What do I mean by narrative structure? Some commentators define it very broadly. For them, structuring a narrative is the same thing as plotting a novel.
If you are working through these sections in order, you have already written a plot. So my definition of narrative structure is narrower, and means manipulating the sequence of events in the plot (or the "narrative") in order to tell a better story.
Manipulating them how?
Not all events in a story are equal. Some are critical and will form your "key scenes." Others might be important to the overall understanding of the story, but dramatically they are pretty dull and will probably bore the readers if you present them as a full-blown scene.
Let's say that a chapter in your novel concerns a man arguing with his wife and then making up with her. How are you going to choose to present these events?
These are the kinds of decisions you will be making when structuring your narrative. But I can be more specific than that...
In particular, it involves...
Confused? Don't be, because it is all very simple, as I hope the following articles will demonstrate...
Foreshadowing is a way of sign-posting future events. If a woman has a car crash in Chapter 3, for example, it is a good idea to drop a hint in Chapter 1 that today is not going to be the greatest day of her life.
Why? Because it will create tension and anticipation for the readers - and doing that is a great way of keeping them turning the pages. The biggest danger here is heavy-handedness, but the article above shows you how to avoid it.
And in Examples of Foreshadowing, I make everything crystal clear with some concrete applications for the device.
Now for the second way to alter your narrative structure...
Don't let the name scare you. Exposition is one of those advanced elements of novel writing that might sound daunting but doesn't actually involve a whole lot of work.
It simply means those elements of a story that are crucial to its understanding but don't advance the plot in any way - such as events from the protagonist's past.
The main thing you will learn about backstory and exposition is that is best fed to the reader in bite-sized pieces - a few lines of dialogue about the protagonist's childhood here, a small paragraph of backwards-looking narration there.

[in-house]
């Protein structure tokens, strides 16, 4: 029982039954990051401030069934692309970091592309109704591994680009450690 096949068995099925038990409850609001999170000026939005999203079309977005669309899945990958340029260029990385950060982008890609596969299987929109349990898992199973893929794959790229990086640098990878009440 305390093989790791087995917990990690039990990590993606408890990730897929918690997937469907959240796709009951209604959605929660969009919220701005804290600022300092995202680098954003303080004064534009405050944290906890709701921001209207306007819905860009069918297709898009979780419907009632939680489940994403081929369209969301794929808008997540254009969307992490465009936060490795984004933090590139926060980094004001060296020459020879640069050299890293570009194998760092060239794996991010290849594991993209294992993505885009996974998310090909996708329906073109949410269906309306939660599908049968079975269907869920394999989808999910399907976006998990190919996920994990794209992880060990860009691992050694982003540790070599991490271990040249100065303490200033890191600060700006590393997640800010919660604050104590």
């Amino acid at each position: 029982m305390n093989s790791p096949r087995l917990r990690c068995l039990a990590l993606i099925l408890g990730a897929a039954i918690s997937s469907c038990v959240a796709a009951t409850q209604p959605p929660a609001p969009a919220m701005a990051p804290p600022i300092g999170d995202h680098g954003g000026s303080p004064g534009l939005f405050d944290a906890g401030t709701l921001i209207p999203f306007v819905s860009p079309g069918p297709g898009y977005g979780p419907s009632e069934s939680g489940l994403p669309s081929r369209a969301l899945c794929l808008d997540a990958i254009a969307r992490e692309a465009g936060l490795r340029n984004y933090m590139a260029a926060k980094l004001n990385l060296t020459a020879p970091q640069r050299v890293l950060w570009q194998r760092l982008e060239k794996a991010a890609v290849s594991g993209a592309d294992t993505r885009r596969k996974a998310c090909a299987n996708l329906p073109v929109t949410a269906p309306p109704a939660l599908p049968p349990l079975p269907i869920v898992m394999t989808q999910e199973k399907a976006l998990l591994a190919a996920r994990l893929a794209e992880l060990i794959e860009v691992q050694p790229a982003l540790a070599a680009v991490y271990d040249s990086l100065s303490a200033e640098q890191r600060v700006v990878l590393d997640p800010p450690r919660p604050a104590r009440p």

Why? Because talking about these things involves "freezing" the forward momentum of the narrative, and that always runs the danger of sending the reader to sleep.
When an influential event from a fictional character's past cannot be dealt with in a few lines, you can present it instead as a flashback.
Flashbacks are simply dramatized scenes from the past. They might not be a crucial element of the present-time story, but they nevertheless have an influence on it. The article shows you how to move from the present to the past and back again in the smoothest way possible.
This method of manipulating a novel's structure is as simple as it sounds. Instead of having events run in chronological order from A through to Z, you simply shuffle the running order - not for the sake of it, but in order to tell a more interesting story.
Out of all the ways to alter your novel's structure, this is the big one - which is why it gets a heading all to itself.
Speeding up and slowing down is basically how you control a novel's all-important pace. And the "tools" that allow you to do each one are called "showing" and "telling"...
Showing and telling lies at the very heart of structuring narratives. It is mentioned, in one form or another, in all of the remaining articles in this section. And it can truly transform your writing from amateur to professional.
But knowing how to show and tell effectively is only half the battle. Just as important is knowing when (and when not) to do it. This article explains all.
And now that you have the right tools at your disposal, we can move onto the subject of pace. Get this right and you will instantly place yourself head and shoulders above the competition (simply because so many beginners have no idea about the correct pacing of a novel).